Who Do You Trust?

When you’re building software with people from around the world, it’s important to validate that commits and tags are coming from an identified source. By using a distributed revision control system like Git, anyone can have an offline copy of your project’s code repository. In theory having a central repository is not necessary, but it can be used to provide an “official” source from which other developers can clone from and work on. These other floating repositories may contain malicious code because, unfortunately, it is remarkably easy to fake your identity when committing code using Git.

The following command allows any individual with bad intentions to commit (malicious) code under your name, meaning that you will get the blame for the backdoor or exploit “you” committed:

  # Individual commit.

  $ git commit -a -m "a message" --author "Sherlock H. <sherlock.h@bakerstreet.org>"

  # Global settings.

  $ git config --global user.name 'Sherlock H.'
  $ git config --global user.email sherlock.h@bakerstreet.org

Ensuring Trust

This blog post tells the story of Sherlock H. Sherlock is a witty developer who holds any security-related topic very close to his heart. After a fair amount of pondering about how he could solve the problem of black-hearted developers impersonating his personality, he decided to add a Digital Signature to his commits. By adding a signature Sherlock can finally sleep soundly at night because the signature indicates that he really issued the commit and that it has not been tampered with since he sent it. Moreover it can be used to trace the origin of malicious code that has made its way into a repository. The signature also assures non-repudiation, meaning that it becomes difficult for the signer to deny having signed something because the Digital Signature is unique to both the commit and the signer, and binds them together. Sherlock can now wholeheartedly vouch for the commit.

Consider the following scenario:

Sherlock wants to send an urgent message to his fellow developer John W. telling that their application has been compromised by Jim M, a criminal mastermind who only has unkind intentions. John wants the guarantee that the message he received is sent by Sherlock and has not been tampered with by Jim.

In order to securely exchange messages, both Sherlock and John will make use of their Key Pairs. A Key Pair consists of a Public and Private Key which are two unique mathematically related cryptographic keys. As its name suggests, the Public Key is made available to everyone by handing out copies or sharing them through a publicly accessible repository. The Private Key however must be kept confidential to its respective owner.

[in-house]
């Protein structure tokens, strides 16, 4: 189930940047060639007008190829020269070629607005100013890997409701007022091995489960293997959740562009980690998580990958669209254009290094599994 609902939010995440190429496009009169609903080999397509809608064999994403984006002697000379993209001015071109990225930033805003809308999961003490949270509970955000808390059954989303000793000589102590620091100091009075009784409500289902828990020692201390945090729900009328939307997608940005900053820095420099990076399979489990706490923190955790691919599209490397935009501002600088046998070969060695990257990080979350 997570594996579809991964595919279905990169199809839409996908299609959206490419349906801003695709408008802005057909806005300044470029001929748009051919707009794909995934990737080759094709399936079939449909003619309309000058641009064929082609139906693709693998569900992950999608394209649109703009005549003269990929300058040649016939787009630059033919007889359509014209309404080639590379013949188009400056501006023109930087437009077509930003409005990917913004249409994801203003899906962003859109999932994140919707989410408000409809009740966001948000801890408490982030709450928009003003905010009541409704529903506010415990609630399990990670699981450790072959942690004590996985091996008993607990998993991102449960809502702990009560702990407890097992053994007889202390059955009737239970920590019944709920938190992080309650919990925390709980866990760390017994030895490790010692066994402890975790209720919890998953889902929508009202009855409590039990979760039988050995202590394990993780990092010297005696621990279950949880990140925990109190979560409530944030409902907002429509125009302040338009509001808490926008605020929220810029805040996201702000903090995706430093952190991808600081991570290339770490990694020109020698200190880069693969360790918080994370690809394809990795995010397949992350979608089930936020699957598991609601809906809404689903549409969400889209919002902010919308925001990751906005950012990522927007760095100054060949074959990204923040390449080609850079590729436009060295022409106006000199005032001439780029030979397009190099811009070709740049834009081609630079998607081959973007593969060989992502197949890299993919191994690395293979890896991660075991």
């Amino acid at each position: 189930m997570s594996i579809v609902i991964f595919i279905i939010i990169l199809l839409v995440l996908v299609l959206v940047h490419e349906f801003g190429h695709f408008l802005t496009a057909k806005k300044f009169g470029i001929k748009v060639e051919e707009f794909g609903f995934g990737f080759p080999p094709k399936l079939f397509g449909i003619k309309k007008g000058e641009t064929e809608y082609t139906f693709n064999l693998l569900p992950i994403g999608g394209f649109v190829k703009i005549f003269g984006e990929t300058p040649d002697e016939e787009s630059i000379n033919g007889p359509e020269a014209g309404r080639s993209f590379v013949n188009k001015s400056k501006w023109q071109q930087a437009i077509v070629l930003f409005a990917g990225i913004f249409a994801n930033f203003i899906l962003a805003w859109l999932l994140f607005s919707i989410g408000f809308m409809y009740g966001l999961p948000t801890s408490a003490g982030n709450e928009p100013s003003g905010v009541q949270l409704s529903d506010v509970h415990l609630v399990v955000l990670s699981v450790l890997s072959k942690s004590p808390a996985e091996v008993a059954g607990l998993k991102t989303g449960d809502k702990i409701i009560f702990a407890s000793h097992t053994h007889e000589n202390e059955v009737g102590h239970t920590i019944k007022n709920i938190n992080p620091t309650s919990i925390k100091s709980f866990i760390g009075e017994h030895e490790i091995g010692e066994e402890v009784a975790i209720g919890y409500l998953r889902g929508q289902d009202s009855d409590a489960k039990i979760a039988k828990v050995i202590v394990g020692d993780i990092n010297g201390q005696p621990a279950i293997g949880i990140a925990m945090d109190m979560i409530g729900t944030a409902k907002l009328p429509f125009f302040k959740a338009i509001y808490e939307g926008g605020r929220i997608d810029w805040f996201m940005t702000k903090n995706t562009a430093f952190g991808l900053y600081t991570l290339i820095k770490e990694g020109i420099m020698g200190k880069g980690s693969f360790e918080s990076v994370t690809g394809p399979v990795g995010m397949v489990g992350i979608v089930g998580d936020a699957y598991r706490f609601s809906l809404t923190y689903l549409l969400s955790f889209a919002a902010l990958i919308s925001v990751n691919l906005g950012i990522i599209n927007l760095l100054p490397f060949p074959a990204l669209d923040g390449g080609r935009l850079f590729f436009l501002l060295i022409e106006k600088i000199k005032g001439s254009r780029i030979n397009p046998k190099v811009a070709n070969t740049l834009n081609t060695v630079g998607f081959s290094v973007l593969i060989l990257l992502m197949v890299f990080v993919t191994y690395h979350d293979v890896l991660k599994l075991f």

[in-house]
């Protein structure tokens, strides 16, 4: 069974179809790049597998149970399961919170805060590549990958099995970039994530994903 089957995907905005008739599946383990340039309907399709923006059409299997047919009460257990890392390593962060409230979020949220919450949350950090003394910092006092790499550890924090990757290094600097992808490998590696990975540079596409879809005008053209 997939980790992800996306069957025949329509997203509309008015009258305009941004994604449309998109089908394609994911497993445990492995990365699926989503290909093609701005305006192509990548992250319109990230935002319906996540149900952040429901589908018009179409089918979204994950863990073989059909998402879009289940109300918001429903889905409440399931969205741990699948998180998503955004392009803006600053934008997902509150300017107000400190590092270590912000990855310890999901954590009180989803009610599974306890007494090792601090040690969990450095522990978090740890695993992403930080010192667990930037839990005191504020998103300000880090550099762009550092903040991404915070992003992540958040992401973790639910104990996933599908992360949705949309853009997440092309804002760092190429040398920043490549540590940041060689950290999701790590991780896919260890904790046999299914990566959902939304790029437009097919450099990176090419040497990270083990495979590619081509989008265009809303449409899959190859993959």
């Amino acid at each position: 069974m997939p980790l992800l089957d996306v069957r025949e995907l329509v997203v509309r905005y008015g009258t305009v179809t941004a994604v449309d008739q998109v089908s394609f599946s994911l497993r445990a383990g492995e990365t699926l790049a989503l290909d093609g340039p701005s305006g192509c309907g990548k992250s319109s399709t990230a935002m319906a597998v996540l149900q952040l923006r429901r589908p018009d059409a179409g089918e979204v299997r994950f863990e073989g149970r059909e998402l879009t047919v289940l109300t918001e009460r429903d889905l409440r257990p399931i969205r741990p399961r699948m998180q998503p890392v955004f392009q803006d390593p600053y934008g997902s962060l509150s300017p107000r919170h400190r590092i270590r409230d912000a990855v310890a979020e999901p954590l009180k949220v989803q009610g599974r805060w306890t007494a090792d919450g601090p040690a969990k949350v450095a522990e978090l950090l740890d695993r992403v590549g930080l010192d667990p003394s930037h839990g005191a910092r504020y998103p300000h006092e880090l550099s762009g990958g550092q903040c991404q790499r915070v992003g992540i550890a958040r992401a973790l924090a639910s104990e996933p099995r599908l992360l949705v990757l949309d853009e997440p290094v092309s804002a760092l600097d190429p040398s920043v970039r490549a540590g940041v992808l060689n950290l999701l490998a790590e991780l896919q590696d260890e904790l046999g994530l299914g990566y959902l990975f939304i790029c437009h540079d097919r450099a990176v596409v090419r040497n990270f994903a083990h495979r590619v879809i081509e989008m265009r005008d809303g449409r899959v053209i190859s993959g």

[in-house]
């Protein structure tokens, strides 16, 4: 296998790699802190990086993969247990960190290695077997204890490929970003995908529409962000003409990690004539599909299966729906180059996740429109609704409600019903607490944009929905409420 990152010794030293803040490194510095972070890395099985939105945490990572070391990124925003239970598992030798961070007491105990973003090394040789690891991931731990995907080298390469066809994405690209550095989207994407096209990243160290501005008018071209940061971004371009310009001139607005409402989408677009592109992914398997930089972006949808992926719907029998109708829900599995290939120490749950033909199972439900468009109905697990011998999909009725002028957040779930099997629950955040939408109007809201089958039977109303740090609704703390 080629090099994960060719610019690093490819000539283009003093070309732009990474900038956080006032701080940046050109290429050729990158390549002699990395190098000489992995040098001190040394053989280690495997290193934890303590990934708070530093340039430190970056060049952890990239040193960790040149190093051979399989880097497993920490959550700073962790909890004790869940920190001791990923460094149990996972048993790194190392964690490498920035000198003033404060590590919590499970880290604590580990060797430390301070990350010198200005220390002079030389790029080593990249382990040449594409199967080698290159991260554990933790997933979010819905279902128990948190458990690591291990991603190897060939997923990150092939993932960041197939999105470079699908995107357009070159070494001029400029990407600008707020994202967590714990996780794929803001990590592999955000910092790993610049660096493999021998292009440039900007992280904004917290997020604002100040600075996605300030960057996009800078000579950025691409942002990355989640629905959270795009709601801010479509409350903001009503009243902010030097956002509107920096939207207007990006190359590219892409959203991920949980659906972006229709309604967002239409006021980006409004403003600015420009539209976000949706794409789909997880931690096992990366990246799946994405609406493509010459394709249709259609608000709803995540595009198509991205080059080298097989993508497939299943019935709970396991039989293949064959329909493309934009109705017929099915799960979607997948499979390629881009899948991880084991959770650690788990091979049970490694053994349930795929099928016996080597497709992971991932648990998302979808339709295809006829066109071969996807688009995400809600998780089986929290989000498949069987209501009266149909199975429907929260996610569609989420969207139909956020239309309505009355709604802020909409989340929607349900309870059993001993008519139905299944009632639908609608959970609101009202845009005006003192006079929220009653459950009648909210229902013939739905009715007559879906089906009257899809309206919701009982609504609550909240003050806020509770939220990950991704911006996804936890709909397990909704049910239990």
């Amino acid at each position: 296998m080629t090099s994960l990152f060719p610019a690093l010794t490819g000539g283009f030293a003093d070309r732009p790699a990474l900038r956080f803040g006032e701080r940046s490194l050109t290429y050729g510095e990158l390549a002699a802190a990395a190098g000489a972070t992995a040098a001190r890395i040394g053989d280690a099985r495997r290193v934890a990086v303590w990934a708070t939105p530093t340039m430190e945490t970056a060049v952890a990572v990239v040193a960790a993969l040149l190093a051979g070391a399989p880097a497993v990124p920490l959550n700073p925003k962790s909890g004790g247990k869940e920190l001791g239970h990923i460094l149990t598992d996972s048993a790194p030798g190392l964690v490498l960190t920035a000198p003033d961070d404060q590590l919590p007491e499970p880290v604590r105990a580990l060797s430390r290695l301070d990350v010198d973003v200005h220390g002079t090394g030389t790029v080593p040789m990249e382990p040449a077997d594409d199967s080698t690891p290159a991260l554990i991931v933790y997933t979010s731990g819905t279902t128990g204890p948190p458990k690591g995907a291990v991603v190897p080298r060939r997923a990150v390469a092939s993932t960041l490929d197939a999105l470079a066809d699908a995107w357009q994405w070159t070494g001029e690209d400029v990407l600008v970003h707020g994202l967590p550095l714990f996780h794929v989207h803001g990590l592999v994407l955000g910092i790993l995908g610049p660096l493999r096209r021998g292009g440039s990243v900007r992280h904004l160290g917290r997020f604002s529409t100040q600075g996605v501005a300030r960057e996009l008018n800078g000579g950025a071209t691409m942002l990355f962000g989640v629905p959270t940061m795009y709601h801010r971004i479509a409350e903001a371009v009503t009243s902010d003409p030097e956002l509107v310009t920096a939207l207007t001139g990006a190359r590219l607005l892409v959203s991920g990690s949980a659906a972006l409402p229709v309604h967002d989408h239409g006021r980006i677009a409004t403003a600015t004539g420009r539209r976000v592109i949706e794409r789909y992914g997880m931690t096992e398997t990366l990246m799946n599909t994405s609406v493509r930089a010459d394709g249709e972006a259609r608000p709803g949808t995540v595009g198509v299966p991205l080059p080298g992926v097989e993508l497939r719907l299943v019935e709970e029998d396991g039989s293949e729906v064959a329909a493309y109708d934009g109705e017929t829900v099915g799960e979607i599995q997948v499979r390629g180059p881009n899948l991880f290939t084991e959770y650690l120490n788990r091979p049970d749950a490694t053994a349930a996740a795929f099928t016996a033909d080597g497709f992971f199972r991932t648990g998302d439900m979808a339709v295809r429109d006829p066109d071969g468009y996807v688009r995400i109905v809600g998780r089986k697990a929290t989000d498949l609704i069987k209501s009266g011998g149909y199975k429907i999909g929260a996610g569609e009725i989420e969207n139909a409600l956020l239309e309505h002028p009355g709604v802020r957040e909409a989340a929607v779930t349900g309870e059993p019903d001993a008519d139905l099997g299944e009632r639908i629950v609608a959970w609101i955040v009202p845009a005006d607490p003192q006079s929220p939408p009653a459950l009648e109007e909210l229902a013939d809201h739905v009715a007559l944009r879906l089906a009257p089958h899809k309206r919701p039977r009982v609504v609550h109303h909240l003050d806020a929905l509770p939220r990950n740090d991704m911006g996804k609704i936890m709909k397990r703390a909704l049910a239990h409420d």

Sherlock and John can do the following with the use of their Key Pair:

  • Signing
    • The message is still readable to everyone.
    • Guarantee of the sender’s identity (aka Sherlock).
    • Guarantee that the message has not been tampered with since it has been signed by the sender (aka Sherlock).
  • Encryption
    • The message is only readable by the designated recipient (aka John).
    • No guarantee of the sender’s identity (aka Sherlock).
    • Encryption can be done symmetrically by using a Shared Secret Key, a single key is then used for both encryption and decryption. Asymmetrical encryption (aka Public Key encryption) with a Public/Private Keypair uses one key for encryption and another for decryption. Note that the advantages and challenges of using either encryption type is beyond the scope of this blog post.

Enforcing Trust

Sherlock will combine a digital signature with encryption to convince John that his message is trustworthy.

  1. Sherlock wants to send the following message to John: Data! Data! Data! I can’t make bricks without clay.. He calculates the Hash of this message by applying a publicly known hashing algorithm to the message. The calculated hash by using the SHA-256 hashing algorithm is d6ba26816599a75310c4c263126d4b44979c7026f90e1db8e9b317d6658f3811. The hash value is unique to the hashed data.

  2. Sherlock encrypts the Hash with his Private Key. This encrypted Hash together with a certificate containing additional information about the sender forms the Digital Signature. The reason why the Hash is encrypted and not the entire message, is that a hash function can convert an arbitrary input into a fixed length value which is usually much shorter than the original message. This saves time since hashing is much faster than signing.

  3. Sherlock sends the original message and its Digital Signature to John.

  4. John receives the message and Digital Signature.

  5. Whatever is encrypted with a Public Key can only be decrypted by using its corresponding Private Key and vice versa. Therefore John uses Sherlock’s Public Key to decrypt the Signature.